According to the A.G., both international and EU law considerations buttress the finding that Venezuela should be considered as a legal person for the purposes of Art. 263(4) TFEU.


International Law Considerations

In relation to the international law arguments supporting this finding, the A.G. (correctly) rejected the Council’s assertion that Venezuela is barred from bringing a suit before the CJEU on the basis of the doctrine of State immunity.  The AG argued that the law of immunities cannot limit the legal standing of Venezuela since this action is brought by Venezuela and not against Venezuela. Indeed, State immunity under international law is aimed at facilitating the performance of public functions by the State and its representatives by preventing actions being brought against them before foreign courts. It does not however imply that third States are barred themselves from appearing as claimants before foreign courts – as Art. 8 of the 2004 UN Convention on Jurisdictional Immunities of States and their Property makes abundantly clear.


However, the rest of his line of argumentation on the basis of international law seems rather weak and convoluted. The A.G. argued that the international law principle of comity should inform the interpretation of what constitutes a legal person for the purposes of Art. 263(4) TFEU and that, on the basis of comity, the CJEU should be open to challenges brought by States in their sovereign capacity as international legal persons. It is interesting to note at this juncture that if the Court chooses to take up this point it would be the first that it will rule directly on the question of whether international legal personality implies that an entity is a ‘legal person’ also for the purposes of an action of annulment. This argument has been expressly made before by Front Polisario, a national liberation movement with (arguably) a measure of international legal personality, in the context of the Front Polisario v Council case, but the General Court eschewed engagement therewith and ruled on Polisario’s legal personality solely from the standpoint of EU law.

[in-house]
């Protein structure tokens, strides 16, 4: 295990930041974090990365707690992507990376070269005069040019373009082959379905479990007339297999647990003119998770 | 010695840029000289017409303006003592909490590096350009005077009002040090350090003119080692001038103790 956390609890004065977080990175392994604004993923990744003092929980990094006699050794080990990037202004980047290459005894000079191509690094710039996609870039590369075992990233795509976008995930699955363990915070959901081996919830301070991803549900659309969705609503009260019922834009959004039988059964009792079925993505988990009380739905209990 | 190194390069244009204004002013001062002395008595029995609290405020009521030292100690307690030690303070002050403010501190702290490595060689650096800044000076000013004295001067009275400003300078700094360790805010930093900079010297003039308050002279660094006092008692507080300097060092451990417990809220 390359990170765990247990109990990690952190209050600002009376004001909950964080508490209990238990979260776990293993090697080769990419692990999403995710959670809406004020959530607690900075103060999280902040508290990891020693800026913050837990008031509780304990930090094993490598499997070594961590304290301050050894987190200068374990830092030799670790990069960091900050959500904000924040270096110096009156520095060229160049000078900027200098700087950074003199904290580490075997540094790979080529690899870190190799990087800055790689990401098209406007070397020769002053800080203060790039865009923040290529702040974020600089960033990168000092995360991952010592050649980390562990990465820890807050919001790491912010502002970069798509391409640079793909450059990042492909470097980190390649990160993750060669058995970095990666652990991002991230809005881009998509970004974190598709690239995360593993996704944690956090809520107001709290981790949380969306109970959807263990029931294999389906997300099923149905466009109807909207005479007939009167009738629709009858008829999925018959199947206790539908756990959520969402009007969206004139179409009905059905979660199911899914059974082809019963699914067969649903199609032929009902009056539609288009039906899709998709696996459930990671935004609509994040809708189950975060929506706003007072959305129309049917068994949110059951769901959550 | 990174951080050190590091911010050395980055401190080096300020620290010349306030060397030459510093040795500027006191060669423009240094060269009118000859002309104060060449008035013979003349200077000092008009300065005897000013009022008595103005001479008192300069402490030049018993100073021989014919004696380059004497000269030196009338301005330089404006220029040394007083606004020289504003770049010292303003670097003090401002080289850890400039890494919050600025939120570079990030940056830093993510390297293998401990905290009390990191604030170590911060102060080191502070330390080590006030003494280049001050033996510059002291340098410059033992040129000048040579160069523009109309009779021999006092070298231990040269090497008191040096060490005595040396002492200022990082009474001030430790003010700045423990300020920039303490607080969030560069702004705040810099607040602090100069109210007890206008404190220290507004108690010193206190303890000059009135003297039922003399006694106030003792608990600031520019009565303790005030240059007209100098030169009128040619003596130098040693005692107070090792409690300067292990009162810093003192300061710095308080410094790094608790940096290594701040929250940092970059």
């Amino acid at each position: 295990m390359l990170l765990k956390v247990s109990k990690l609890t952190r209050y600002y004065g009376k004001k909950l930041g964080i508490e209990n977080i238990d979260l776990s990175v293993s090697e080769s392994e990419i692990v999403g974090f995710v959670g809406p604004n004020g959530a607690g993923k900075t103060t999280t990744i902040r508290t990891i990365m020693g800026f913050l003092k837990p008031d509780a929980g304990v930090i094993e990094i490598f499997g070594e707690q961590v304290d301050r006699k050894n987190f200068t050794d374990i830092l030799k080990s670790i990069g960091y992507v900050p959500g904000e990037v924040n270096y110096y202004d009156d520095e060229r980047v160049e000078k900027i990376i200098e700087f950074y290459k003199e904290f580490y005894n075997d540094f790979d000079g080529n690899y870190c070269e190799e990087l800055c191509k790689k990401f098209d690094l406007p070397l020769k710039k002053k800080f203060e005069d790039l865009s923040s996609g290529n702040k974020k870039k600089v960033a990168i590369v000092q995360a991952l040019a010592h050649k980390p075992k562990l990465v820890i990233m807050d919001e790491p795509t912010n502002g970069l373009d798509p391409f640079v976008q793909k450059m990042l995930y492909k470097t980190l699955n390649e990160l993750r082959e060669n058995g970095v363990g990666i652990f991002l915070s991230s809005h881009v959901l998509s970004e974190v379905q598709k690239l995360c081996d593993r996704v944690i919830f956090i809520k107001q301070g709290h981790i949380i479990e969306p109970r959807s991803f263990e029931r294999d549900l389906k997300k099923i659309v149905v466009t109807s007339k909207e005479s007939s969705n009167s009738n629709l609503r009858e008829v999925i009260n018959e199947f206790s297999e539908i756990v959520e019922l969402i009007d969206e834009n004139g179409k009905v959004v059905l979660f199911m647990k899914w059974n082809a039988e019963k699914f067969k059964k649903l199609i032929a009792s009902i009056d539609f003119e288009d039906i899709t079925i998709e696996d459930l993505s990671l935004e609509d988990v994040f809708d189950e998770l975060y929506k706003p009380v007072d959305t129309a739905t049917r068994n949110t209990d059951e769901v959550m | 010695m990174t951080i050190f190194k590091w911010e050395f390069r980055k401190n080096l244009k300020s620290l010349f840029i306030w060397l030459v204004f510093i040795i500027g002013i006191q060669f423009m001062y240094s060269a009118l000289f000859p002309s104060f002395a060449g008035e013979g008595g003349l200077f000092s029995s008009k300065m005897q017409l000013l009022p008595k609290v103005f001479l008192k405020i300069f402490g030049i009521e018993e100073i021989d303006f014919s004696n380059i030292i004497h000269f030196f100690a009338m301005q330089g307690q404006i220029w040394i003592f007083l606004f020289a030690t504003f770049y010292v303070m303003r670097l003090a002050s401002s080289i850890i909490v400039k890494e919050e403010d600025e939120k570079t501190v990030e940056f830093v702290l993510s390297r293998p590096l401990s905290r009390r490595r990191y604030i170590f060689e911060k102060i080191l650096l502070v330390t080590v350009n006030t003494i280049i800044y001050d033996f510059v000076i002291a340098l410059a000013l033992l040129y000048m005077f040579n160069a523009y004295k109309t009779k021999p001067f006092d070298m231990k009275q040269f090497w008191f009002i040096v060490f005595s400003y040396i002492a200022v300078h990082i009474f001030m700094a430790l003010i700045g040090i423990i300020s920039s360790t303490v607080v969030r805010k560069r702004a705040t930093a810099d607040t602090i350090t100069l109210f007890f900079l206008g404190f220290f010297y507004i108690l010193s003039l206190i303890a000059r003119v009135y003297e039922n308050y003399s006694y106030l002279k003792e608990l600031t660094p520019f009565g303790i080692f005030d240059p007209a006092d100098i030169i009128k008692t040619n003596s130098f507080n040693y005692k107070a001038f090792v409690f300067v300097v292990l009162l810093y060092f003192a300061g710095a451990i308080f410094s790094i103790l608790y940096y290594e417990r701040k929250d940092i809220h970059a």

However, from an international law point of view, the argument made by the A.G. is rather unconvincing. In fact, there seems to be no rule of customary international law requiring one State to allow another State to bring suit in its courts. Rather, comity is a domestic law doctrine (that has been mainly employed by US courts) under which deference is afforded to foreign states to bring suits before domestic courts as plaintiffs. The practice relied on by the AG (the Banco National de Cuba v Sabbatino judgment by the US Supreme Court) as well as a survey of other relevant case-law (the Sapphire; the Hilton v Guyot; the Santissima Trinidad – all judgments by the US Supreme Court) attest to the domestic law pedigree of the principle of comity. The AG failed to show how this domestic law principle has entered the corpus of international law. Overall, great caution needs to be exercised in using domestic cases in order to make propositions about general international law. The very notion of ‘comity’ in international law is linked to practices of a discretionary character; this runs counter to the modern understanding of customary international law “as evidence of a general practice accepted as law” (Art. 38(1)(b) ICJ Statute).